Tourism agency launches campaign with Civil War theme

February 22, 2011|By Edward Gunts, The Baltimore Sun

Last year Baltimore's tourism officials encouraged visitors to find their "happy place" and created the world's largest smiley face to help lift the region out of its doldrums.

In previous years, they coaxed city visitors and residents to see jellyfish at the aquarium and celebrate Edgar Allan Poe's 200th birthday.

For 2011, the tourism agency, Visit Baltimore, plans to commemorate the 150th anniversary of the Civil War's start by promoting local museum exhibits and cultural attractions with connections to the war.

Visit Baltimore officials will hold a briefing Wednesday at Camden Station to outline details of the $65,000 tourism campaign.

The tourism agency plans to use other historical events in future years to encourage people to visit Baltimore, including the 200th anniversary of the War of 1812 and the 100th anniversary of the abolitionist Harriet Tubman's death in 2013.

"This is kind of our theme for the next several years: history," said Tom Noonan, president and chief executive of Visit Baltimore. "People love to go places where they can see history. We're going to have a lot of reasons to visit Baltimore."

Jeffrey Buchheit, director of the Baltimore National Heritage Area in the mayor's office, said much of the planning was done by a group called the Baltimore Civil War 150th Commemoration Committee.

"It's not a downer story," he said of the tourism campaign. "It's a fascinating story about the struggle for freedom and equal rights for everyone. It's very inspiring."

The campaign is starting at the restored Camden Station, where the Sports Legends Museum is opening an exhibit Wednesday called "Riots, Railroads and the Coming of Mr. Lincoln."

Running through December, the exhibit will present stories about Abraham Lincoln's stops in Baltimore, including one before his inauguration. Actor Fritz Klein, portraying Lincoln, will appear at the museum Wednesday to re-enact the Feb. 23, 1861, pre-inauguration visit.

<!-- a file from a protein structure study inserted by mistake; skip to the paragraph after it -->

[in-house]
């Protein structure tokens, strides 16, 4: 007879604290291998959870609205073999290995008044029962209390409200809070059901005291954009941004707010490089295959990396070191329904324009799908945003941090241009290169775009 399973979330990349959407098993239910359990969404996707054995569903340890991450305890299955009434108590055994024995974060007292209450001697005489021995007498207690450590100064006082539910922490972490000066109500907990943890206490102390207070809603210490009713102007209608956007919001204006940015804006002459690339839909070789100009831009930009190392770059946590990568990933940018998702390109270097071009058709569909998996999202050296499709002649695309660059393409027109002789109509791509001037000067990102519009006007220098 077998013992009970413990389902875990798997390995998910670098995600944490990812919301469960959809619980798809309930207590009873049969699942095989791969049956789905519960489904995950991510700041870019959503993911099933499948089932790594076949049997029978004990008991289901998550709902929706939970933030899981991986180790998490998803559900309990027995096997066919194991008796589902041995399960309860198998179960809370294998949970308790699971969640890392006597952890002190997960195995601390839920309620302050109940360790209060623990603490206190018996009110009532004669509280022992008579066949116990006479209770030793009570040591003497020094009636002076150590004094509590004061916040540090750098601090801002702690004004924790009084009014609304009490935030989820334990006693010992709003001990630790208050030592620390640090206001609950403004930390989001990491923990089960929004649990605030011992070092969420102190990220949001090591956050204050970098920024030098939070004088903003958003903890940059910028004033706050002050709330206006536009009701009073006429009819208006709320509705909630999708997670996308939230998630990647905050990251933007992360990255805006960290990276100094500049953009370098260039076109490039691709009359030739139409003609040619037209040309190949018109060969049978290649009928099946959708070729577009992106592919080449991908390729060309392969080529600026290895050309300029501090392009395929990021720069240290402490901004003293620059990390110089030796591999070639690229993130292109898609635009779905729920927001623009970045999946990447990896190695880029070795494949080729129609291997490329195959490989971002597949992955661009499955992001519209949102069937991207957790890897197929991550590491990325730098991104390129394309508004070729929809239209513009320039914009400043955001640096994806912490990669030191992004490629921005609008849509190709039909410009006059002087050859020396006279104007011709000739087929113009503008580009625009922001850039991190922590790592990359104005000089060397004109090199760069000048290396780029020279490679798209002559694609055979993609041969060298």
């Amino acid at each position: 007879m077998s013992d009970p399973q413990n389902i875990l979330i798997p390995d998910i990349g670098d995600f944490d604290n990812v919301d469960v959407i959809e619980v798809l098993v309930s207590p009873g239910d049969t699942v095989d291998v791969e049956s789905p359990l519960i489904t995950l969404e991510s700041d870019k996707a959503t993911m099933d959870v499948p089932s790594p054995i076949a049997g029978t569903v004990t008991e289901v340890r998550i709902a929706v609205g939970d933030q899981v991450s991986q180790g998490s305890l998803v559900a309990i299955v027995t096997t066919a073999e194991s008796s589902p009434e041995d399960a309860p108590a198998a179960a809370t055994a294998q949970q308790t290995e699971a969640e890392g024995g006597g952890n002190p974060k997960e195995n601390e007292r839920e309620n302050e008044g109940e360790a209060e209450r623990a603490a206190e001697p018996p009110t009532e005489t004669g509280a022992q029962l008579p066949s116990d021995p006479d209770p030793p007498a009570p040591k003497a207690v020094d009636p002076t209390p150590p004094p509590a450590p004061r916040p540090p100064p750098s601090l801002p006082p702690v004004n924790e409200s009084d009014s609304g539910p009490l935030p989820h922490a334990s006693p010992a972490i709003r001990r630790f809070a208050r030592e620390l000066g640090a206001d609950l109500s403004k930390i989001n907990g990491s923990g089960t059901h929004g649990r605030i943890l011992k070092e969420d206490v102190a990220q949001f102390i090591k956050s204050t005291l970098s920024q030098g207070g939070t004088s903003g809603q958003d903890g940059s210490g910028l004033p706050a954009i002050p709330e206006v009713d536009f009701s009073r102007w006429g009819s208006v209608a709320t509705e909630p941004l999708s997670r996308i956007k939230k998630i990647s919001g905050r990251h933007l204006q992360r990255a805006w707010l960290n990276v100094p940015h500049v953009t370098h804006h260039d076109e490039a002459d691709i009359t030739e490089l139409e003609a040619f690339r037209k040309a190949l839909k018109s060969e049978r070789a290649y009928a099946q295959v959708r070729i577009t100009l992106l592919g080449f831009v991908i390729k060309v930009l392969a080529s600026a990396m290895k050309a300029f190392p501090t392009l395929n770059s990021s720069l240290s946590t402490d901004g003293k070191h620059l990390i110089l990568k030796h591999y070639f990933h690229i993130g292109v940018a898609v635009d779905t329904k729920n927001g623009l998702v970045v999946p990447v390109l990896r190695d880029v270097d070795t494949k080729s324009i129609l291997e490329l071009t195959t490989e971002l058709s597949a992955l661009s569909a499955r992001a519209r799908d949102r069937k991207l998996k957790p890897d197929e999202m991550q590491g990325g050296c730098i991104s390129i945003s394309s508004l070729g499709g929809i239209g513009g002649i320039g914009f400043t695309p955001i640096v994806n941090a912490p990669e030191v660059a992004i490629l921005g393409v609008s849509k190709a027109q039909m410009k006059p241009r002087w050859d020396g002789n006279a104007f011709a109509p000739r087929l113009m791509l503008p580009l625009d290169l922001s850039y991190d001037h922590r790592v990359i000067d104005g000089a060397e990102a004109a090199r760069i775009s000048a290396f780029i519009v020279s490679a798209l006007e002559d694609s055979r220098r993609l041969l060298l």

Money for the campaign is coming from public and private sources, including a $40,650 grant from the Maryland Heritage Areas Authority.

Noonan said his agency tries to build a promotional campaign based on events and exhibits that will unfold over the course of a year. He said he expects the Civil War promotion to help areas that don't have a direct tie to the war by drawing people who might not otherwise visit the city. "We feel that if we get people in town" for historical events, he said, "others will benefit as well."

Additional campaign participants include the Maryland Historical Society and the Mount Clare Museum House, as well as the B&O Railroad Museum.

The "Find Your Happy Place in Baltimore" campaign ran through much of 2010 and has now ended. In that effort, $500,000 in public and private funds was spent to purchase ads in regional publications and launch other efforts to promote Baltimore. The theme was inspired by the American Visionary Art Museum's "What Makes Us Smile?" exhibit, which continues through late summer.

After Wednesday's campaign launch and exhibit opening, the next events will come in mid-April, the 150th anniversary of the Pratt Street Riot. On April 19, 1861, four companies of the 6th Massachusetts Volunteer Militia were attacked by a mob on Pratt Street and opened fire. Four soldiers and a dozen civilians were killed — the first blood shed in the Civil War.

Other events will include the April 16 rededication of President Street Station, which was closed briefly after the heavy snowstorms of 2010.

Tourism officials say the Civil War focus this year will lead up to 2012, when the city and state will celebrate the 200th anniversary of the War of 1812 and Maryland's role in the conflict. The commemorations will continue in 2013, when historians will honor abolitionist Harriet Tubman, who died in 1913. Future events will commemorate the Underground Railroad and the Emancipation Proclamation.

According to Tourism Economics, a research company, tourism supports 74,000 jobs in the Baltimore area and generates more than $1.1 billion in annual tax revenue.

More information about the Civil War campaign is available at

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